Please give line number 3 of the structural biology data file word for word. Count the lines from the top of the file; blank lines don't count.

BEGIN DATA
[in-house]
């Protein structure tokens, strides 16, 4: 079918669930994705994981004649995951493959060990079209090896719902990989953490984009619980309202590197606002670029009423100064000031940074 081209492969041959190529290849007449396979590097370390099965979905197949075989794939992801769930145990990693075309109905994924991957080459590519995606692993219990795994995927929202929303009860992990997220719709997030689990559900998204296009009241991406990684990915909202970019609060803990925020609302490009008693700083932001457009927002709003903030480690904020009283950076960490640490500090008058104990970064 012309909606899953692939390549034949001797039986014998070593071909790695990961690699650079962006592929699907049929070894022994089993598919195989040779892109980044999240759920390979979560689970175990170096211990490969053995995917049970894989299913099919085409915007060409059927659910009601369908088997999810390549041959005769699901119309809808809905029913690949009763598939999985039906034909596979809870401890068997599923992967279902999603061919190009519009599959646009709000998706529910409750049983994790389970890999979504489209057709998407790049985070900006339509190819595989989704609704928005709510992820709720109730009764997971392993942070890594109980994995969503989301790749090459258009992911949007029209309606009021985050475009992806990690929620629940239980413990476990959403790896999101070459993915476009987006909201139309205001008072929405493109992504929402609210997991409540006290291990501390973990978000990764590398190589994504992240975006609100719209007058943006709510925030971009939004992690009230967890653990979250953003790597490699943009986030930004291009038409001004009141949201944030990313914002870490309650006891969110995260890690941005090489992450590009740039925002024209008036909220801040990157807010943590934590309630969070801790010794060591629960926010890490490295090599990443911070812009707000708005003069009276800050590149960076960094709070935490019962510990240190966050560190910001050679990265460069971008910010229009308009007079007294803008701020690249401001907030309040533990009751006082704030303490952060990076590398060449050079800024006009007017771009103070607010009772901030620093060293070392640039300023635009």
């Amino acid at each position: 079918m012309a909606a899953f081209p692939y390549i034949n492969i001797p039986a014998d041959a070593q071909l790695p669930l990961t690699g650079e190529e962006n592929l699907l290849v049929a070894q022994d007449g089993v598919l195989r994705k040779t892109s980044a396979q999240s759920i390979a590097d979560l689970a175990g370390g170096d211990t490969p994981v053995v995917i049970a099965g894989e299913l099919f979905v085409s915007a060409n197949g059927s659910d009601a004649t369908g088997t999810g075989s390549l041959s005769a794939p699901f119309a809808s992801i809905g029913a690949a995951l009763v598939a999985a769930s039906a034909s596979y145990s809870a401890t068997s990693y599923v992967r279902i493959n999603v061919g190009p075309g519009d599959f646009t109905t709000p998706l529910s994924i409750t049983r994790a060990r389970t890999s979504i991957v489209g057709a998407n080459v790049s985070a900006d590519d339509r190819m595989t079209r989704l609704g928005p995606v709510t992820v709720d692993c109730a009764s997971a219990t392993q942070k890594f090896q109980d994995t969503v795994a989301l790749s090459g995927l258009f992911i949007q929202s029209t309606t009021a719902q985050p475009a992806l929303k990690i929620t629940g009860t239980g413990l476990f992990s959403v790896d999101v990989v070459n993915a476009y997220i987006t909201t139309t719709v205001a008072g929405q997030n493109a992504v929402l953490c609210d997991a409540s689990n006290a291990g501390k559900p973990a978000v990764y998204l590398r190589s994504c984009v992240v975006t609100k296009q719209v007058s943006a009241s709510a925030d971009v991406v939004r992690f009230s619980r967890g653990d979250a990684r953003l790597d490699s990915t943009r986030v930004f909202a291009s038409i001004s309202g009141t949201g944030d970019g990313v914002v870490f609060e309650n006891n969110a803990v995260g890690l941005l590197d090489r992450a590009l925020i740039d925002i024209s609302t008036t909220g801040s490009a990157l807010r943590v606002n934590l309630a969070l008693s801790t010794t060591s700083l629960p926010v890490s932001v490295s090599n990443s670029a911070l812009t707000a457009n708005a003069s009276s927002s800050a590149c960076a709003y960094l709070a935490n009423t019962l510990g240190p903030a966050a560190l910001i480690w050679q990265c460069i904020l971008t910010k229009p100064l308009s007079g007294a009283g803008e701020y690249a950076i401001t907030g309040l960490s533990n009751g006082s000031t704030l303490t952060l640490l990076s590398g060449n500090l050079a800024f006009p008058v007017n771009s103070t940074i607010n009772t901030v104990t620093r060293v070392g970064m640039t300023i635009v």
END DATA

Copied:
């Amino acid at each position: 079918m012309a909606a899953f081209p692939y390549i034949n492969i001797p039986a014998d041959a070593q071909l790695p669930l990961t690699g650079e190529e962006n592929l699907l290849v049929a070894q022994d007449g089993v598919l195989r994705k040779t892109s980044a396979q999240s759920i390979a590097d979560l689970a175990g370390g170096d211990t490969p994981v053995v995917i049970a099965g894989e299913l099919f979905v085409s915007a060409n197949g059927s659910d009601a004649t369908g088997t999810g075989s390549l041959s005769a794939p699901f119309a809808s992801i809905g029913a690949a995951l009763v598939a999985a769930s039906a034909s596979y145990s809870a401890t068997s990693y599923v992967r279902i493959n999603v061919g190009p075309g519009d599959f646009t109905t709000p998706l529910s994924i409750t049983r994790a060990r389970t890999s979504i991957v489209g057709a998407n080459v790049s985070a900006d590519d339509r190819m595989t079209r989704l609704g928005p995606v709510t992820v709720d692993c109730a009764s997971a219990t392993q942070k890594f090896q109980d994995t969503v795994a989301l790749s090459g995927l258009f992911i949007q929202s029209t309606t009021a719902q985050p475009a992806l929303k990690i929620t629940g009860t239980g413990l476990f992990s959403v790896d999101v990989v070459n993915a476009y997220i987006t909201t139309t719709v205001a008072g929405q997030n493109a992504v929402l953490c609210d997991a409540s689990n006290a291990g501390k559900p973990a978000v990764y998204l590398r190589s994504c984009v992240v975006t609100k296009q719209v007058s943006a009241s709510a925030d971009v991406v939004r992690f009230s619980r967890g653990d979250a990684r953003l790597d490699s990915t943009r986030v930004f909202a291009s038409i001004s309202g009141t949201g944030d970019g990313v914002v870490f609060e309650n006891n969110a803990v995260g890690l941005l590197d090489r992450a590009l925020i740039d925002i024209s609302t008036t909220g801040s490009a990157l807010r943590v606002n934590l309630a969070l008693s801790t010794t060591s700083l629960p926010v890490s932001v490295s090599n990443s670029a911070l812009t707000a457009n708005a003069s009276s927002s800050a590149c960076a709003y960094l709070a935490n009423t019962l510990g240190p903030a966050a560190l910001i480690w050679q990265c460069i904020l971008t910010k229009p100064l308009s007079g007294a009283g803008e701020y690249a950076i401001t907030g309040l960490s533990n009751g006082s000031t704030l303490t952060l640490l990076s590398g060449n500090l050079a800024f006009p008058v007017n771009s103070t940074i607010n009772t901030v104990t620093r060293v070392g970064m640039t300023i635009v």